Xi, Obama pledge cooperation; joke about US first lady

Updated: 2014-03-25 05:01

By Wu Jiao in Hague, the Netherlands and Zhao Huanxin and Pu Zhendong in Beijing (chinadaily.com.cn)

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When Chinese President Xi Jinping met US President Barack Obama ahead of the Nuclear Security Summit on Monday in The Hague, they pledged to increase cooperation between the two countries and joked about first lady Michelle Obama.

In their more than one hour and a half meeting, Xi mentioned Mrs. Obama's trip to China, where she arrived in Beijing on Thursday for a weeklong tour of the country.

"Before arriving in the Netherlands, my wife and I met and had pleasant talks with your wife Michelle, your mother-in-law Ms Robinson and daughters Malia and Sasha,'' Xi told Obama hours before the start of the summit. "They are visiting China, and I believe theirs is a friendly, and unforgettable trip."

And he had a message for the US president from his wife.

When their meeting in Beijing last week was over, Xi said Mrs. Obama had asked him to "formally convey her best regards" to (Barack) Obama.

Obama thanked Xi and his wife "for being such a gracious host to Michelle for her first visit to China".

Obama joked that his wife "also played some table tennis, although I think this was not the high level ping pong diplomacy that we saw in the past."

On relations between the world's two biggest economies, Xi told Obama that "China is willing to work with the United States to keep the two nations on the right path toward building a new type of major-country relations."

The Chinese leader said he appreciated a similar commitment from the US in a letter he received recently from Obama.

Xi added that he agreed with Obama's comments in the letter that China-US cooperation is beneficial for the two countries to promote shared interests and to deal with common challenges.

Beijing will remain committed to the position of non-confrontational actions, mutual respect and win-win cooperation, Xi said.

"We adopt a more positive attitude, more vigorous actions to strengthen cooperation with the United States and also effectively manage our difference and sensitivity to make sure the relations to continue to move forwards in a steady and healthy fashion," Xi said.

Obama said the US has no intention of damaging China's stability or containing China's development, and instead it supports China's reforms, according to a press release issued by the Chinese foreign ministry after the meeting.

Obama also said that the US is willing to handle the frictions in bilateral ties through constructive ways.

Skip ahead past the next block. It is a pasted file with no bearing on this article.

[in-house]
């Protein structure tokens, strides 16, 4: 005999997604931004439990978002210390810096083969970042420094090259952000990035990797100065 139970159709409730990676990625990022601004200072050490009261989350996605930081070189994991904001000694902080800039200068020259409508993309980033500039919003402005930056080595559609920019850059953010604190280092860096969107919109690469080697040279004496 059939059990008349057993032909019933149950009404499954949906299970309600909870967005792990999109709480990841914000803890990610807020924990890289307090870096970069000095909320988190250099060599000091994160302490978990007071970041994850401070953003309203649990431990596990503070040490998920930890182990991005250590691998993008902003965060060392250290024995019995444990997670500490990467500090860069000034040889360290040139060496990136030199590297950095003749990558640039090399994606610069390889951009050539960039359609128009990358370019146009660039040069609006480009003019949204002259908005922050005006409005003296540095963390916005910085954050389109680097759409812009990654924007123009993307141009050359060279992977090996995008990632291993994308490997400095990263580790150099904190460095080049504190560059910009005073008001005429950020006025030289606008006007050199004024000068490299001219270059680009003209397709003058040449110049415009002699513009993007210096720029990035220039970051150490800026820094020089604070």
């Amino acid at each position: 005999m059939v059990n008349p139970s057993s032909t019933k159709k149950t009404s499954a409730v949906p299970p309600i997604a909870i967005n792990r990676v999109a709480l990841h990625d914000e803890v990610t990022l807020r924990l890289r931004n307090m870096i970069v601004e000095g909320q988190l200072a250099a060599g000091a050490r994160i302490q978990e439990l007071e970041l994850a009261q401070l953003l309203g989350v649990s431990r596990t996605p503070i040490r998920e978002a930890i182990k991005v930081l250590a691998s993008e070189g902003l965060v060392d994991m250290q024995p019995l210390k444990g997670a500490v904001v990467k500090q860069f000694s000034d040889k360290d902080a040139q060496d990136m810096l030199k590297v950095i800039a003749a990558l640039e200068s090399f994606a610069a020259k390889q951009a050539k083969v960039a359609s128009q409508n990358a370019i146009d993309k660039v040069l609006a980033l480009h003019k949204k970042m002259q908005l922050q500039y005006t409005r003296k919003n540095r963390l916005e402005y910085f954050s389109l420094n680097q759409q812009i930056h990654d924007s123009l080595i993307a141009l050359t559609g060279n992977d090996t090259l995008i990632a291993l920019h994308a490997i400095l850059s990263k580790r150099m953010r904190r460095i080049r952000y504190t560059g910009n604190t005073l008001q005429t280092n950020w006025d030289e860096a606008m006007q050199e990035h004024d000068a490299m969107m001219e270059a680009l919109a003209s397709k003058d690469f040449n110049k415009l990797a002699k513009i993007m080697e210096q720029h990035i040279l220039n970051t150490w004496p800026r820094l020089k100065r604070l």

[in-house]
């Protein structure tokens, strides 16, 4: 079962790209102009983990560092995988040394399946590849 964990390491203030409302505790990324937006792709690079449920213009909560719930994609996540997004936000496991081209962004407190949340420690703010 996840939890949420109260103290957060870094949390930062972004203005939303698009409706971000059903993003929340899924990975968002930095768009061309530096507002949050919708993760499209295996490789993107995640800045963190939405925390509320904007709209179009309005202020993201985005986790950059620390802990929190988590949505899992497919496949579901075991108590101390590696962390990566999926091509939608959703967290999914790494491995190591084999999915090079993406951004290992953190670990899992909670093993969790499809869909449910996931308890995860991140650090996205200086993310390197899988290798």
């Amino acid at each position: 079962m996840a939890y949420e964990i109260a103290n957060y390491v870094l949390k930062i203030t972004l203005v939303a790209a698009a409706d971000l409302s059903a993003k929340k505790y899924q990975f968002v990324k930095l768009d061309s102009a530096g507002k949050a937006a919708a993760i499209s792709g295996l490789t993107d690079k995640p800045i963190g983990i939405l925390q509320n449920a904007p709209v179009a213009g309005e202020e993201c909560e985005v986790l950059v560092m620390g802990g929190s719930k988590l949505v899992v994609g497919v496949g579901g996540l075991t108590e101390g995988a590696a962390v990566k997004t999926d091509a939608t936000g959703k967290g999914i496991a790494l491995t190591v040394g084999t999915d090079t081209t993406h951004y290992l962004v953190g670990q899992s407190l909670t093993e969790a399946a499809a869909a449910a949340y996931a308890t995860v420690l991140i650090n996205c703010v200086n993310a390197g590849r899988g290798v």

"The two countries not only work on issues of mutual interest and concern, but are also able to work through frictions that exist in their relations such as human rights, or dealing with maritime issues in the South China Sea and the Pacific region in a way that is constructive and hopefully will lead to resolutions and … solutions for all parties," Obama said.

Obama added that he believes ultimately that by working together, China and the US can help to strengthen international law and respect for the sovereignty of nations.

Besides, both Xi and Obama spoke positively about the development of military ties between China and the US, agreeing to strengthen military dialogue and exchanges between the two countries. The two leaders also vowed to stand against all types of terrorism and continue enhancing counter-terrorism cooperation.

Experts said that frequent meetings between Chinese and US leaders at bilateral and multilateral gatherings help to achieve common goals within the framework of a "new type of major country relationship".

"The US has responded vaguely to the concept that China proposed last year, so the two countries need to take every opportunity to communicate, dispel misunderstanding and expand the concept's connotations" said Su Hao, a professor of Asia-Pacific studies at China Foreign Affairs University.

Teng Jianqun, a researcher of US studies at the China Institute of International Studies, said Sino-US relations have been upgraded in many aspects, including politically and militarily, since June when Xi and Obama met in California.

"Leaders of the two countries have established positive working and personal ties, especially considering US first lady Michelle Obama is currently touring China," Teng said.

Analysts also said austere situations regionally and internationally call for more interaction and consultation between Beijing and Washington.

"China has moved toward the center of the international arena with significantly improved national power over recent years, but the country has not yet been able to assume the role as a real world leader," Teng said. "China and the US will have to cooperate in order to address many global issues, such as anti-terrorism and nuclear non-proliferation."

Su said that escalating tensions in Ukraine and the Middle East have left Washington in a very awkward position. "The US would welcome China playing a more constructive role on these issues."

In addition to Obama, Xi will meet with French President Francois Hollande and German Chancellor Angela Merkel on his four-country European trip, which started on Saturday and ends in Belgium on April 1.